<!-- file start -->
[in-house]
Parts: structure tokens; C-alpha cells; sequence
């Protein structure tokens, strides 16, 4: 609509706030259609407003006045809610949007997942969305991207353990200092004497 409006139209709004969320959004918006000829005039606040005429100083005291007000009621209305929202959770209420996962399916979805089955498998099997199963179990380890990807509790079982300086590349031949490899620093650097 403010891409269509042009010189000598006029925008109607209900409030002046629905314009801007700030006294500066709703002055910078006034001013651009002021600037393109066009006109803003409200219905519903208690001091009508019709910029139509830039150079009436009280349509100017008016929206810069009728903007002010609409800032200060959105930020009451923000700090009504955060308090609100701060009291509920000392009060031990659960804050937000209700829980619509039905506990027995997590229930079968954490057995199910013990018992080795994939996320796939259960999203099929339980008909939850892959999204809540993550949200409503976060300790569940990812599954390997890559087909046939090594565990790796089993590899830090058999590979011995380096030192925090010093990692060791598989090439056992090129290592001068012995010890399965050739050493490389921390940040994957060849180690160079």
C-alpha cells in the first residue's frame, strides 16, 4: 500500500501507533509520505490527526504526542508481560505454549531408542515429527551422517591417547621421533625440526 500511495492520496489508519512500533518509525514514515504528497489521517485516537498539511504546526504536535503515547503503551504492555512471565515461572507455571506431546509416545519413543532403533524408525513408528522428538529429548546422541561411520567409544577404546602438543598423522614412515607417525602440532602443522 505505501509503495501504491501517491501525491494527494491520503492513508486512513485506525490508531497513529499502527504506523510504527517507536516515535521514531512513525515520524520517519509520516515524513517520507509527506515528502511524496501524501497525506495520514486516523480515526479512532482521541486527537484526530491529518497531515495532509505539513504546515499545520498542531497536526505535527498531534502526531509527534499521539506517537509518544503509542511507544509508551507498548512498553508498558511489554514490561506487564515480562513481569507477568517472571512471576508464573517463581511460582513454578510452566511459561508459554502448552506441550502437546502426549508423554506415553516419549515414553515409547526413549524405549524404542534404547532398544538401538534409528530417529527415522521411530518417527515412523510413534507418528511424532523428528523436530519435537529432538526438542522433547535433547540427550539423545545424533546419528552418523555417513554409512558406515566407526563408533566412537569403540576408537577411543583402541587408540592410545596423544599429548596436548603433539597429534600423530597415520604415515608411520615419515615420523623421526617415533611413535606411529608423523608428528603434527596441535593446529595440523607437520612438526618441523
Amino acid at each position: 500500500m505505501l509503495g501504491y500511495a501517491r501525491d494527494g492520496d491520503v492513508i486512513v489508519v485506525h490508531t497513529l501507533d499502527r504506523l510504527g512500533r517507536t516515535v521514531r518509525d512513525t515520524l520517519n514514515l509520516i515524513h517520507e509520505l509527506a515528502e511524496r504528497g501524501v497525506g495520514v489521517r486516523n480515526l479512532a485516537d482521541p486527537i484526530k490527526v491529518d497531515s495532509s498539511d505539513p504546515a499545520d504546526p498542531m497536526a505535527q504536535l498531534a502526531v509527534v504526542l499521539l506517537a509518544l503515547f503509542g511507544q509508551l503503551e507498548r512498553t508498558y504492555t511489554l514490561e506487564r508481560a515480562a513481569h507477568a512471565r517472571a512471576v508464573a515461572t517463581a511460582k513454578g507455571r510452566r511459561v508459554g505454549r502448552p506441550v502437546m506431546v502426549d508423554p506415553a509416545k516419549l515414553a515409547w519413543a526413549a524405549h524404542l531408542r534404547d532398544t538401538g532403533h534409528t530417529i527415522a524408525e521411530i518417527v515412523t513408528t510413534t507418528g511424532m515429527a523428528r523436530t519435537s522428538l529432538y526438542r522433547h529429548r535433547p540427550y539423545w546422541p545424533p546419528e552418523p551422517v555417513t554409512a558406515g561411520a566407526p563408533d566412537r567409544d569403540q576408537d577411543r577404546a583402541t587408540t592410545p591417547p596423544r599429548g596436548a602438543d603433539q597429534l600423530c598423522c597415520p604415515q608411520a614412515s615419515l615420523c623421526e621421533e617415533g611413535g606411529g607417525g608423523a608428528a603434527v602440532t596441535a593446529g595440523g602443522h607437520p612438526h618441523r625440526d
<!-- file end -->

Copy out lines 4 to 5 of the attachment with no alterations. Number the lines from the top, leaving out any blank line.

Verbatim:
C-alpha cells in the first residue's frame, strides 16, 4: 500500500501507533509520505490527526504526542508481560505454549531408542515429527551422517591417547621421533625440526 500511495492520496489508519512500533518509525514514515504528497489521517485516537498539511504546526504536535503515547503503551504492555512471565515461572507455571506431546509416545519413543532403533524408525513408528522428538529429548546422541561411520567409544577404546602438543598423522614412515607417525602440532602443522 505505501509503495501504491501517491501525491494527494491520503492513508486512513485506525490508531497513529499502527504506523510504527517507536516515535521514531512513525515520524520517519509520516515524513517520507509527506515528502511524496501524501497525506495520514486516523480515526479512532482521541486527537484526530491529518497531515495532509505539513504546515499545520498542531497536526505535527498531534502526531509527534499521539506517537509518544503509542511507544509508551507498548512498553508498558511489554514490561506487564515480562513481569507477568517472571512471576508464573517463581511460582513454578510452566511459561508459554502448552506441550502437546502426549508423554506415553516419549515414553515409547526413549524405549524404542534404547532398544538401538534409528530417529527415522521411530518417527515412523510413534507418528511424532523428528523436530519435537529432538526438542522433547535433547540427550539423545545424533546419528552418523555417513554409512558406515566407526563408533566412537569403540576408537577411543583402541587408540592410545596423544599429548596436548603433539597429534600423530597415520604415515608411520615419515615420523623421526617415533611413535606411529608423523608428528603434527596441535593446529595440523607437520612438526618441523
Amino acid at each position: 500500500m505505501l509503495g501504491y500511495a501517491r501525491d494527494g492520496d491520503v492513508i486512513v489508519v485506525h490508531t497513529l501507533d499502527r504506523l510504527g512500533r517507536t516515535v521514531r518509525d512513525t515520524l520517519n514514515l509520516i515524513h517520507e509520505l509527506a515528502e511524496r504528497g501524501v497525506g495520514v489521517r486516523n480515526l479512532a485516537d482521541p486527537i484526530k490527526v491529518d497531515s495532509s498539511d505539513p504546515a499545520d504546526p498542531m497536526a505535527q504536535l498531534a502526531v509527534v504526542l499521539l506517537a509518544l503515547f503509542g511507544q509508551l503503551e507498548r512498553t508498558y504492555t511489554l514490561e506487564r508481560a515480562a513481569h507477568a512471565r517472571a512471576v508464573a515461572t517463581a511460582k513454578g507455571r510452566r511459561v508459554g505454549r502448552p506441550v502437546m506431546v502426549d508423554p506415553a509416545k516419549l515414553a515409547w519413543a526413549a524405549h524404542l531408542r534404547d532398544t538401538g532403533h534409528t530417529i527415522a524408525e521411530i518417527v515412523t513408528t510413534t507418528g511424532m515429527a523428528r523436530t519435537s522428538l529432538y526438542r522433547h529429548r535433547p540427550y539423545w546422541p545424533p546419528e552418523p551422517v555417513t554409512a558406515g561411520a566407526p563408533d566412537r567409544d569403540q576408537d577411543r577404546a583402541t587408540t592410545p591417547p596423544r599429548g596436548a602438543d603433539q597429534l600423530c598423522c597415520p604415515q608411520a614412515s615419515l615420523c623421526e621421533e617415533g611413535g606411529g607417525g608423523a608428528a603434527v602440532t596441535a593446529g595440523g602443522h607437520p612438526h618441523r625440526d